Get Ready for Gov. Kleefisch?
If Walkers wins the presidency or gets a federal appointment, Kleefisch must be ready to serve.
It’s an old saying: Lieutenant governors exist to remind governors of their own mortality. Lieutenant governors do only as much – or as little – as governors allow.
Wisconsin Lt. Gov Rebecca Kleefisch’s relationship with Gov. Scott Walker goes far beyond reminding the governor that he won’t hold that job forever, however. Not only is Kleefisch, who turns 40 this week, a much better Walker partner – and politician – than when she took first office in January 2011. But she has had a front-row seat for all the many controversial changes Walker and Republican legislators have enacted since then, making her familiar with political land mines and giving her business and government contacts statewide.
And, Kleefisch can say that – just like Walker – she has been re-elected three times in four years.
But Kleefisch has not had to make any major decisions as acting governor, since Walker– despite extensive international and national travels – has never transferred power to her.
On July 13, Kleefisch’s political life changed when Walker announced that he is running for President. Kleefisch has nothing to lose – and everything to gain – by Walker’s White House run and by helping it where and when she can. If lightning strikes and Walker is elected President, Kleefisch becomes governor.
If another of the 16 Republican candidates is elected President, and gives Walker a federal appointment, Kleefisch becomes governor. That’s happened before: Four-term Gov. Tommy Thompson resigned to become a cabinet secretary in 2001, and former Democratic Gov. Pat Lucey resigned to become ambassador to Mexico in 1977.
And, if Walker doesn’t seek a third term in 2018 – and many in the Capitol say he has exhausted his political capital and will not run again – Kleefisch’s experience makes her the leading Republican candidate.
All this explains why Kleefisch, in a July 17 newsletter, said that life is good: “I can’t tell you how many times I’ve been asked over the last several weeks how ‘my job will change’ now that the governor is running for president. I think my answer surprises a lot of people who don’t read this newsletter.
“I am going to keep doing that, just as the governor himself has, because we serve you. We want to keep you in charge.”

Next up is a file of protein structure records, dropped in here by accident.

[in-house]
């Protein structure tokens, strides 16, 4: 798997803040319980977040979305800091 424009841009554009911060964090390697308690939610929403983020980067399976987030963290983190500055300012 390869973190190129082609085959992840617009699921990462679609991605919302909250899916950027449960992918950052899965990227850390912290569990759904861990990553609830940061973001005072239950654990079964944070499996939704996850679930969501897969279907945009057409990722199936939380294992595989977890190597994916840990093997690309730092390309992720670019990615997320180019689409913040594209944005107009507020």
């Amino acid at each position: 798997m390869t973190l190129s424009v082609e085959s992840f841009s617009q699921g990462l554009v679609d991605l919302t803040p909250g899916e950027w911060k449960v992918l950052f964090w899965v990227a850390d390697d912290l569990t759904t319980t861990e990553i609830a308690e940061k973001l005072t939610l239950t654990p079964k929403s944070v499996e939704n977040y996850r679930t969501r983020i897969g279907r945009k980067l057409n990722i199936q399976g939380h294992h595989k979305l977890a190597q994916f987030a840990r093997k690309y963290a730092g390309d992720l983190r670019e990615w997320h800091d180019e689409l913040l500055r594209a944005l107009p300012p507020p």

It’s been quite a ride for Kleefisch, a former Milwaukee TV reporter who was not the first choice for a running mate of then-candidate Walker and advisers in 2010. Then, Walker was Milwaukee County executive and emails that surfaced in criminal investigations showed that Walker aides were actively helping then-Republican Rep. Brett Davis before the GOP primary for lieutenant governor.
In the September 2010 primary, Kleefisch got 46 percent of the vote; Davis, 25 percent.
Another possible political advantage for Kleefisch is that, although Walker and his changes have sharply divided Wisconsin voters, they apparently don’t link Kleefisch to those initiatives.
In the last Marquette University Law School poll on Kleefisch, conducted a week before she and Walker won second terms, 45 percent of those surveyed either had no opinion of her or didn’t have enough information to rate how well she was doing her job. Those who had an opinion split – 29 percent “favorable” and 25 percent “unfavorable.”
All of which puts Kleefisch in a unique – and certainly better – position than the last three lieutenant governors.
Former Democratic Gov. Jim Doyle wanted then-Sen. Kevin Shibilski to be his running mate before Doyle won the Democratic primary for governor in 2002. But Barbara Lawton won the primary for lieutenant governor and served eight years with a governor who rarely saw her.
Lt. Gov. Scott McCallum never earned the trust of Gov. Thompson, although they held their respective offices for 14 years.
And Lt. Gov. Margaret Farrow, a respected state senator who McCallum named lieutenant governor in May 2001, joined a political ship that sank 18 months later.
McCallum served briefly as governor before getting defeated by Doyle. Kleefisch may end up facing the same challenges.